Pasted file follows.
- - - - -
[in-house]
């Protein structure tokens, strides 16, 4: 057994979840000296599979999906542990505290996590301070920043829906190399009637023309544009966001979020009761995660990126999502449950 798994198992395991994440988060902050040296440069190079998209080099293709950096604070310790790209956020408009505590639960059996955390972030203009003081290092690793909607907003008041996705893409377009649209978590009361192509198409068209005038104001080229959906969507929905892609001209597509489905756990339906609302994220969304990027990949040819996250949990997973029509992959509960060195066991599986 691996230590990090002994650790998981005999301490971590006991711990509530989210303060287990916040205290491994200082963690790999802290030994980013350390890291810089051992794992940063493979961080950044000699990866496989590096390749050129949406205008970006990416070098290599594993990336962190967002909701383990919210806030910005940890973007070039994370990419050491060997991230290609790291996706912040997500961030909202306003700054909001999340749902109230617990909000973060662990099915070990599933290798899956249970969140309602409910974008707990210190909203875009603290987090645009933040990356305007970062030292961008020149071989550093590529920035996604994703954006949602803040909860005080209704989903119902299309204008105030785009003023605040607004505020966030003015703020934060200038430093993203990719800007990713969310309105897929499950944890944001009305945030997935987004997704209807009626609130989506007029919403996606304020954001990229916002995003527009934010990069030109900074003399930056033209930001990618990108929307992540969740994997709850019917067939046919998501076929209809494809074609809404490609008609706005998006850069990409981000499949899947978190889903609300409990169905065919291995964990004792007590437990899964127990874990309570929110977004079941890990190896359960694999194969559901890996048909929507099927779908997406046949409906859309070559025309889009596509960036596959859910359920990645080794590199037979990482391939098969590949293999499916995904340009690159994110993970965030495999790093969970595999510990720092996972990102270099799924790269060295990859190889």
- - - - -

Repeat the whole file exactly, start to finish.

[in-house]
């Protein structure tokens, strides 16, 4: 057994979840000296599979999906542990505290996590301070920043829906190399009637023309544009966001979020009761995660990126999502449950 798994198992395991994440988060902050040296440069190079998209080099293709950096604070310790790209956020408009505590639960059996955390972030203009003081290092690793909607907003008041996705893409377009649209978590009361192509198409068209005038104001080229959906969507929905892609001209597509489905756990339906609302994220969304990027990949040819996250949990997973029509992959509960060195066991599986 691996230590990090002994650790998981005999301490971590006991711990509530989210303060287990916040205290491994200082963690790999802290030994980013350390890291810089051992794992940063493979961080950044000699990866496989590096390749050129949406205008970006990416070098290599594993990336962190967002909701383990919210806030910005940890973007070039994370990419050491060997991230290609790291996706912040997500961030909202306003700054909001999340749902109230617990909000973060662990099915070990599933290798899956249970969140309602409910974008707990210190909203875009603290987090645009933040990356305007970062030292961008020149071989550093590529920035996604994703954006949602803040909860005080209704989903119902299309204008105030785009003023605040607004505020966030003015703020934060200038430093993203990719800007990713969310309105897929499950944890944001009305945030997935987004997704209807009626609130989506007029919403996606304020954001990229916002995003527009934010990069030109900074003399930056033209930001990618990108929307992540969740994997709850019917067939046919998501076929209809494809074609809404490609008609706005998006850069990409981000499949899947978190889903609300409990169905065919291995964990004792007590437990899964127990874990309570929110977004079941890990190896359960694999194969559901890996048909929507099927779908997406046949409906859309070559025309889009596509960036596959859910359920990645080794590199037979990482391939098969590949293999499916995904340009690159994110993970965030495999790093969970595999510990720092996972990102270099799924790269060295990859190889």